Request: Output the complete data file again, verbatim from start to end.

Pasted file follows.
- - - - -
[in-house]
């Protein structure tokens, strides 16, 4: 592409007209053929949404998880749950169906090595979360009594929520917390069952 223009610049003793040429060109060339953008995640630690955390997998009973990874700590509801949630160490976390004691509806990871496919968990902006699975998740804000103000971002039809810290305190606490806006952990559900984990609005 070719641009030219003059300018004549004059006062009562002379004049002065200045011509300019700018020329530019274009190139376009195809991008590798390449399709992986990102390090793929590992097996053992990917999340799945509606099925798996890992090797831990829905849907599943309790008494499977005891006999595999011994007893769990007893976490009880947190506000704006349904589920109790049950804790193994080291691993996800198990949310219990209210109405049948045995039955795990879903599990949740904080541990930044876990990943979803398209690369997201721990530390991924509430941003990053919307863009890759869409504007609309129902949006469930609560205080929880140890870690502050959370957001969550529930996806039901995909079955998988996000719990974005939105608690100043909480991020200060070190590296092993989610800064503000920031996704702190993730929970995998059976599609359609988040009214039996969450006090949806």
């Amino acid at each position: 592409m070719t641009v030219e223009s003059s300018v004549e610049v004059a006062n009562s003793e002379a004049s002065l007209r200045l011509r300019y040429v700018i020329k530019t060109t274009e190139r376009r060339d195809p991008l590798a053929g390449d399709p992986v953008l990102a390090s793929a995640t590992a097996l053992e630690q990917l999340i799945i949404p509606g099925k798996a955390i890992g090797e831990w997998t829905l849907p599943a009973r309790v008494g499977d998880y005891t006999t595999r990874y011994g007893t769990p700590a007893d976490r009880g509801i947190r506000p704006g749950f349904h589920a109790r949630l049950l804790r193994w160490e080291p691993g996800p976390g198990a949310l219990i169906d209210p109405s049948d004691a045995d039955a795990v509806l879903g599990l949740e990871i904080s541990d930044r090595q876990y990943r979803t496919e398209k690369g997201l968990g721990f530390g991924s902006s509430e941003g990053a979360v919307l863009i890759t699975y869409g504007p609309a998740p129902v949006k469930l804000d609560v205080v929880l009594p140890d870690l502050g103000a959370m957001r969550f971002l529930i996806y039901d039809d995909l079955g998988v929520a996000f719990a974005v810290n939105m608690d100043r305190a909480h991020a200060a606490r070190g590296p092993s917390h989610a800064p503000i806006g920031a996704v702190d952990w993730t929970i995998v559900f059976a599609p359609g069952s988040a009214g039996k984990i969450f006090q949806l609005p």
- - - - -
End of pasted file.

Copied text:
[in-house]
């Protein structure tokens, strides 16, 4: 592409007209053929949404998880749950169906090595979360009594929520917390069952 223009610049003793040429060109060339953008995640630690955390997998009973990874700590509801949630160490976390004691509806990871496919968990902006699975998740804000103000971002039809810290305190606490806006952990559900984990609005 070719641009030219003059300018004549004059006062009562002379004049002065200045011509300019700018020329530019274009190139376009195809991008590798390449399709992986990102390090793929590992097996053992990917999340799945509606099925798996890992090797831990829905849907599943309790008494499977005891006999595999011994007893769990007893976490009880947190506000704006349904589920109790049950804790193994080291691993996800198990949310219990209210109405049948045995039955795990879903599990949740904080541990930044876990990943979803398209690369997201721990530390991924509430941003990053919307863009890759869409504007609309129902949006469930609560205080929880140890870690502050959370957001969550529930996806039901995909079955998988996000719990974005939105608690100043909480991020200060070190590296092993989610800064503000920031996704702190993730929970995998059976599609359609988040009214039996969450006090949806």
């Amino acid at each position: 592409m070719t641009v030219e223009s003059s300018v004549e610049v004059a006062n009562s003793e002379a004049s002065l007209r200045l011509r300019y040429v700018i020329k530019t060109t274009e190139r376009r060339d195809p991008l590798a053929g390449d399709p992986v953008l990102a390090s793929a995640t590992a097996l053992e630690q990917l999340i799945i949404p509606g099925k798996a955390i890992g090797e831990w997998t829905l849907p599943a009973r309790v008494g499977d998880y005891t006999t595999r990874y011994g007893t769990p700590a007893d976490r009880g509801i947190r506000p704006g749950f349904h589920a109790r949630l049950l804790r193994w160490e080291p691993g996800p976390g198990a949310l219990i169906d209210p109405s049948d004691a045995d039955a795990v509806l879903g599990l949740e990871i904080s541990d930044r090595q876990y990943r979803t496919e398209k690369g997201l968990g721990f530390g991924s902006s509430e941003g990053a979360v919307l863009i890759t699975y869409g504007p609309a998740p129902v949006k469930l804000d609560v205080v929880l009594p140890d870690l502050g103000a959370m957001r969550f971002l529930i996806y039901d039809d995909l079955g998988v929520a996000f719990a974005v810290n939105m608690d100043r305190a909480h991020a200060a606490r070190g590296p092993s917390h989610a800064p503000i806006g920031a996704v702190d952990w993730t929970i995998v559900f059976a599609p359609g069952s988040a009214g039996k984990i969450f006090q949806l609005p």